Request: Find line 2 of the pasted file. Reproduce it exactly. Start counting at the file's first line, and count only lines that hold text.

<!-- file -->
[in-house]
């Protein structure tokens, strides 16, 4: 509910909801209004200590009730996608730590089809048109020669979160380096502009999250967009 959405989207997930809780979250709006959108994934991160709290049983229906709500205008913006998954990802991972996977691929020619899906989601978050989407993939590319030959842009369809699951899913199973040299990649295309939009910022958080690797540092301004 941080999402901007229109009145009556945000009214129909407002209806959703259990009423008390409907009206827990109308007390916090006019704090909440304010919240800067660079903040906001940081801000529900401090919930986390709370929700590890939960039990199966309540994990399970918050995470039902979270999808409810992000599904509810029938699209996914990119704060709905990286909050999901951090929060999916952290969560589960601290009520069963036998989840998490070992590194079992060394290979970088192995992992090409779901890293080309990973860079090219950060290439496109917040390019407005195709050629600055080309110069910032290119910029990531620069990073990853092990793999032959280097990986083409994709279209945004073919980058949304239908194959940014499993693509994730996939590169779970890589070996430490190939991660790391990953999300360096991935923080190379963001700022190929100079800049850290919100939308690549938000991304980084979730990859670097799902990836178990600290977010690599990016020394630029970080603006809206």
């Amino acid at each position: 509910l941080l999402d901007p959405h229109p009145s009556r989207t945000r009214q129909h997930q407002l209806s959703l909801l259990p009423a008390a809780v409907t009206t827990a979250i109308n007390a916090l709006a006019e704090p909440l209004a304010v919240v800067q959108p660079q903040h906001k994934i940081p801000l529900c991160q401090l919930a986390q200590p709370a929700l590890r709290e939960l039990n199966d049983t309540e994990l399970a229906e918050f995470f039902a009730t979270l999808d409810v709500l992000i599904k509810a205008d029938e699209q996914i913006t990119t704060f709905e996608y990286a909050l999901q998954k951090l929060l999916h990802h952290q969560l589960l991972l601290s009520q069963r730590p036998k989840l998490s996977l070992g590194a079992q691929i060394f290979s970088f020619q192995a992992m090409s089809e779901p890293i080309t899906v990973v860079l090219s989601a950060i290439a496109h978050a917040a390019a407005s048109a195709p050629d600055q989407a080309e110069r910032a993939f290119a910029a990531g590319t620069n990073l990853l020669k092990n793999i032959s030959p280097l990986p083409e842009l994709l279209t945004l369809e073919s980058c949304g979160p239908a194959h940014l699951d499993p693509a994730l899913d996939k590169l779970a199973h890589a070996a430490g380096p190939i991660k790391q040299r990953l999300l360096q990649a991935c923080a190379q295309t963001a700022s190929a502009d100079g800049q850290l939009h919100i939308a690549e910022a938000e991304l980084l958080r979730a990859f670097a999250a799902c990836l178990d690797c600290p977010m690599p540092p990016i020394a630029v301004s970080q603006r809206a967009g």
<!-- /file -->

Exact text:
């Protein structure tokens, strides 16, 4: 509910909801209004200590009730996608730590089809048109020669979160380096502009999250967009 959405989207997930809780979250709006959108994934991160709290049983229906709500205008913006998954990802991972996977691929020619899906989601978050989407993939590319030959842009369809699951899913199973040299990649295309939009910022958080690797540092301004 941080999402901007229109009145009556945000009214129909407002209806959703259990009423008390409907009206827990109308007390916090006019704090909440304010919240800067660079903040906001940081801000529900401090919930986390709370929700590890939960039990199966309540994990399970918050995470039902979270999808409810992000599904509810029938699209996914990119704060709905990286909050999901951090929060999916952290969560589960601290009520069963036998989840998490070992590194079992060394290979970088192995992992090409779901890293080309990973860079090219950060290439496109917040390019407005195709050629600055080309110069910032290119910029990531620069990073990853092990793999032959280097990986083409994709279209945004073919980058949304239908194959940014499993693509994730996939590169779970890589070996430490190939991660790391990953999300360096991935923080190379963001700022190929100079800049850290919100939308690549938000991304980084979730990859670097799902990836178990600290977010690599990016020394630029970080603006809206």